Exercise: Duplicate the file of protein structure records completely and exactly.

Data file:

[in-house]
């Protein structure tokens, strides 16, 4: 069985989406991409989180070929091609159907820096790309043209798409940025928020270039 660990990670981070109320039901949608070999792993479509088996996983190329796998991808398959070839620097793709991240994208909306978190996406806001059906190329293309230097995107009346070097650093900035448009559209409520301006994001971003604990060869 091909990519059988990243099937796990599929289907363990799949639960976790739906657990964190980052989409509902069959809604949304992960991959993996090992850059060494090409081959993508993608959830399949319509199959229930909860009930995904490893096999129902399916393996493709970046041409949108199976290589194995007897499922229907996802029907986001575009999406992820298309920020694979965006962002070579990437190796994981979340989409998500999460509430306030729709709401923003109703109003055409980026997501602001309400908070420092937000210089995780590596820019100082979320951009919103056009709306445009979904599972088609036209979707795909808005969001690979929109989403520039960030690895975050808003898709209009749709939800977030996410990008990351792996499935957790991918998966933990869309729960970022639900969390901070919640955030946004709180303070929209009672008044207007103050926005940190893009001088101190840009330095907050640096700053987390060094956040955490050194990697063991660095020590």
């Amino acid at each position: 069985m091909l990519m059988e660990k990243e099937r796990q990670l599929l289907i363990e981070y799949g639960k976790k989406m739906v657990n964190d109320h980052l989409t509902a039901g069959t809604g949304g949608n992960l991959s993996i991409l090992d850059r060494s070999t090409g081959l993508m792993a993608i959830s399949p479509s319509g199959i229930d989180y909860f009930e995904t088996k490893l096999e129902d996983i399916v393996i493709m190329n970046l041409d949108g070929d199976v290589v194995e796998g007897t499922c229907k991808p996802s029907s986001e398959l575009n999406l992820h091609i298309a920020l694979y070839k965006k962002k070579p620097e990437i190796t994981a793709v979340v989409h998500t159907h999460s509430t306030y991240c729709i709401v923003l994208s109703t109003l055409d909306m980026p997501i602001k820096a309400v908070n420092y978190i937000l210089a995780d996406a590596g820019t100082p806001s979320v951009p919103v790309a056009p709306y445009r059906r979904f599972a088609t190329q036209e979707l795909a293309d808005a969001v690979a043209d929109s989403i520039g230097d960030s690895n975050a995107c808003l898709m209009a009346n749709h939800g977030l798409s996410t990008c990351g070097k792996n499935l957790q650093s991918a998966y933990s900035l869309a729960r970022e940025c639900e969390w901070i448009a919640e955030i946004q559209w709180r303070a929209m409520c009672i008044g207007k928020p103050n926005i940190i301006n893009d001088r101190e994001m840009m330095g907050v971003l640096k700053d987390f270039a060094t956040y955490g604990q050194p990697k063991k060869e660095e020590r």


[in-house]
């Protein structure tokens, strides 16, 4: 069985989406991409989180070929091609159907820096790309043209798409940025928020270039 660990990670981070109320039901949608070999792993479509088996996983190329796998991808398959070839620097793709991240994208909306978190996406806001059906190329293309230097995107009346070097650093900035448009559209409520301006994001971003604990060869 091909990519059988990243099937796990599929289907363990799949639960976790739906657990964190980052989409509902069959809604949304992960991959993996090992850059060494090409081959993508993608959830399949319509199959229930909860009930995904490893096999129902399916393996493709970046041409949108199976290589194995007897499922229907996802029907986001575009999406992820298309920020694979965006962002070579990437190796994981979340989409998500999460509430306030729709709401923003109703109003055409980026997501602001309400908070420092937000210089995780590596820019100082979320951009919103056009709306445009979904599972088609036209979707795909808005969001690979929109989403520039960030690895975050808003898709209009749709939800977030996410990008990351792996499935957790991918998966933990869309729960970022639900969390901070919640955030946004709180303070929209009672008044207007103050926005940190893009001088101190840009330095907050640096700053987390060094956040955490050194990697063991660095020590």
């Amino acid at each position: 069985m091909l990519m059988e660990k990243e099937r796990q990670l599929l289907i363990e981070y799949g639960k976790k989406m739906v657990n964190d109320h980052l989409t509902a039901g069959t809604g949304g949608n992960l991959s993996i991409l090992d850059r060494s070999t090409g081959l993508m792993a993608i959830s399949p479509s319509g199959i229930d989180y909860f009930e995904t088996k490893l096999e129902d996983i399916v393996i493709m190329n970046l041409d949108g070929d199976v290589v194995e796998g007897t499922c229907k991808p996802s029907s986001e398959l575009n999406l992820h091609i298309a920020l694979y070839k965006k962002k070579p620097e990437i190796t994981a793709v979340v989409h998500t159907h999460s509430t306030y991240c729709i709401v923003l994208s109703t109003l055409d909306m980026p997501i602001k820096a309400v908070n420092y978190i937000l210089a995780d996406a590596g820019t100082p806001s979320v951009p919103v790309a056009p709306y445009r059906r979904f599972a088609t190329q036209e979707l795909a293309d808005a969001v690979a043209d929109s989403i520039g230097d960030s690895n975050a995107c808003l898709m209009a009346n749709h939800g977030l798409s996410t990008c990351g070097k792996n499935l957790q650093s991918a998966y933990s900035l869309a729960r970022e940025c639900e969390w901070i448009a919640e955030i946004q559209w709180r303070a929209m409520c009672i008044g207007k928020p103050n926005i940190i301006n893009d001088r101190e994001m840009m330095g907050v971003l640096k700053d987390f270039a060094t956040y955490g604990q050194p990697k063991k060869e660095e020590r």